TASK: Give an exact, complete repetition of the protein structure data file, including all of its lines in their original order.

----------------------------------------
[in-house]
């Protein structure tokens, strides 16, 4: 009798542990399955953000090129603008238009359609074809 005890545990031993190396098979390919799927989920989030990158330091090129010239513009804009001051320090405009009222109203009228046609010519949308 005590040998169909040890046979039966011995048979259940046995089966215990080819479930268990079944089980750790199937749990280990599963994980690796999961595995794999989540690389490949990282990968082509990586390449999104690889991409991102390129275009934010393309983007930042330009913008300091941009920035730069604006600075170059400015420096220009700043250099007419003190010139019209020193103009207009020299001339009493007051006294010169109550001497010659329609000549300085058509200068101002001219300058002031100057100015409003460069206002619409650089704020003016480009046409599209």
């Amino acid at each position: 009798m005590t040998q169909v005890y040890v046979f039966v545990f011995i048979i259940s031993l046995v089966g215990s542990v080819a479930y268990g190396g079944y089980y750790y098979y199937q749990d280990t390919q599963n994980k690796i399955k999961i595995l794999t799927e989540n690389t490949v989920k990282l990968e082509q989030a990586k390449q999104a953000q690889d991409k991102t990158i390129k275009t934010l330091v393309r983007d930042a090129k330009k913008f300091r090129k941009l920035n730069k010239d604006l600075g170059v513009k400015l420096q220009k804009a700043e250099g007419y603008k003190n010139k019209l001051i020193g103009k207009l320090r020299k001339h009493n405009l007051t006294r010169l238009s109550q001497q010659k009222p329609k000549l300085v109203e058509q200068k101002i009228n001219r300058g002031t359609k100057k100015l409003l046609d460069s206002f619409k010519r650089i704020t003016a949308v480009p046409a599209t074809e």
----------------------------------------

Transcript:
[in-house]
């Protein structure tokens, strides 16, 4: 009798542990399955953000090129603008238009359609074809 005890545990031993190396098979390919799927989920989030990158330091090129010239513009804009001051320090405009009222109203009228046609010519949308 005590040998169909040890046979039966011995048979259940046995089966215990080819479930268990079944089980750790199937749990280990599963994980690796999961595995794999989540690389490949990282990968082509990586390449999104690889991409991102390129275009934010393309983007930042330009913008300091941009920035730069604006600075170059400015420096220009700043250099007419003190010139019209020193103009207009020299001339009493007051006294010169109550001497010659329609000549300085058509200068101002001219300058002031100057100015409003460069206002619409650089704020003016480009046409599209």
């Amino acid at each position: 009798m005590t040998q169909v005890y040890v046979f039966v545990f011995i048979i259940s031993l046995v089966g215990s542990v080819a479930y268990g190396g079944y089980y750790y098979y199937q749990d280990t390919q599963n994980k690796i399955k999961i595995l794999t799927e989540n690389t490949v989920k990282l990968e082509q989030a990586k390449q999104a953000q690889d991409k991102t990158i390129k275009t934010l330091v393309r983007d930042a090129k330009k913008f300091r090129k941009l920035n730069k010239d604006l600075g170059v513009k400015l420096q220009k804009a700043e250099g007419y603008k003190n010139k019209l001051i020193g103009k207009l320090r020299k001339h009493n405009l007051t006294r010169l238009s109550q001497q010659k009222p329609k000549l300085v109203e058509q200068k101002i009228n001219r300058g002031t359609k100057k100015l409003l046609d460069s206002f619409k010519r650089i704020t003016a949308v480009p046409a599209t074809e």